What’s the single thing a writer must have in order to write? The answer will vary from writer to writer, but for me the answer is very simple: my wife, Zara.
Before I got married, I had written very little except a couple of screenplays and a few short films. I had major writing ambitions, but my quest to find a soulmate overrode all other concerns. Once that quest was fulfilled however, I suddenly found myself writing and I have barely stopped since.
It isn’t merely the presence of my wife that allows me to write. She has also been a hugely important critic of the early drafts of my work. In addition, since the death of my father (who acted as both editor and general “Eye of Sauron” in terms of scrutiny), that mantle has also passed to Zara in a somewhat spookily supernatural way.
Not only does Zara act in the above capacity, but she also puts up with my many mood swings during the writing phase – whether they be fits of “George McFly” syndrome, peculiar habits (such as getting up and writing in the middle of the night), obsessiveness, temporary insanities and so forth. She is also brilliant at calling me out on bullshit when I blow things out of proportion, and bringing the vital, much needed perspective.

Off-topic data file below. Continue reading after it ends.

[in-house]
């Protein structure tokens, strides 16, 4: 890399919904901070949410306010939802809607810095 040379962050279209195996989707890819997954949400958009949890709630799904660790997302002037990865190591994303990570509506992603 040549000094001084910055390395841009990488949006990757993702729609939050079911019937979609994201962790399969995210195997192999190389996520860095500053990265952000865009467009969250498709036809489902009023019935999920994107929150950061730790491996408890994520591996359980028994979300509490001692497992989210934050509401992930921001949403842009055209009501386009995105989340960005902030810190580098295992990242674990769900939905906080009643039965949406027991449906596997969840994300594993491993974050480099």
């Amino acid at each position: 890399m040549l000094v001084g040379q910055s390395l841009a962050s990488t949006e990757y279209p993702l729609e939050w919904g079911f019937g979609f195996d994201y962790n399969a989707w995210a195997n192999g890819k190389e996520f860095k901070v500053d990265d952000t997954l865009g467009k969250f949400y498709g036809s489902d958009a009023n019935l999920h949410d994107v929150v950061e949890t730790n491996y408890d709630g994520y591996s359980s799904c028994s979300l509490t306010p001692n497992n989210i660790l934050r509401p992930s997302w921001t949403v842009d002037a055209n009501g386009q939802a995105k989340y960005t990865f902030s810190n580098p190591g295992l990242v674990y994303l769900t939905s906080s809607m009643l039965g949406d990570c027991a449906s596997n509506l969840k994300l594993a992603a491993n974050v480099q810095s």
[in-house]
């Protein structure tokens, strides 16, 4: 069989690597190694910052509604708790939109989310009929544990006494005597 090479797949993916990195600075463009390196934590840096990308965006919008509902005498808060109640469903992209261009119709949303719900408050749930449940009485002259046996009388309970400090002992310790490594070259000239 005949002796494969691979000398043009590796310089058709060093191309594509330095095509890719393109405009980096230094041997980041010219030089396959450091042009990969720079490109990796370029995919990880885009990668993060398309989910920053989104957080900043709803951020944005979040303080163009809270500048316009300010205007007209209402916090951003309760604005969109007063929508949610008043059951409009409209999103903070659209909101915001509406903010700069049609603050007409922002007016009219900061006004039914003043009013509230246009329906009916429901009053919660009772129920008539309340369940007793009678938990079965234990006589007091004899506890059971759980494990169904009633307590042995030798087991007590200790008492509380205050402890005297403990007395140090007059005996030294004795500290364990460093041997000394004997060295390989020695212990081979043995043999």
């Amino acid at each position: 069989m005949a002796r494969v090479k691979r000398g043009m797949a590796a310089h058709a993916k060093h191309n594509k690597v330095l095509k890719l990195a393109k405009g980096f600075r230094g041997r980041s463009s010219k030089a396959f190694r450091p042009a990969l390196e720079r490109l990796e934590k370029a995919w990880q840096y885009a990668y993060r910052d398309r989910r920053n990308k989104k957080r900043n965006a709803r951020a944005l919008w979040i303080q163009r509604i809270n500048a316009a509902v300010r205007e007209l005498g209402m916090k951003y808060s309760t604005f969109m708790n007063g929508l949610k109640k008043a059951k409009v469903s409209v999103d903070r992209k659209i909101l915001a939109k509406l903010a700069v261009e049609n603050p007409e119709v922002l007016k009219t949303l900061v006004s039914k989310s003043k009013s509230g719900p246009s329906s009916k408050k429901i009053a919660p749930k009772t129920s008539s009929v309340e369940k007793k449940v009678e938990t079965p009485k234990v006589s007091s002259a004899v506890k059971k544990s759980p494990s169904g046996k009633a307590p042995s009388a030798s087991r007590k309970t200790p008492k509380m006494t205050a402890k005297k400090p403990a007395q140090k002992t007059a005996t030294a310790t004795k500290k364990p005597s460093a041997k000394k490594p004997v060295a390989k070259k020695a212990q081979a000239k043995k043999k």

Needless to say, many characters in my writing have been inspired by Zara or aspects of her. For instance, the fiercely loyal Meredith in the George Hughes novels is unquestionably a version of her. Suzie, a peripheral but important character in Children of the Folded Valley, is also very much Zara. She also crops up in other as yet unpublished works – including a major fantasy epic I have been working on for years – in various guises.
I know this all sounds a little nauseating (you may vomit if you wish), but it really is true that without Zara I wouldn’t be writing at all. I would still be on a quest, looking for her.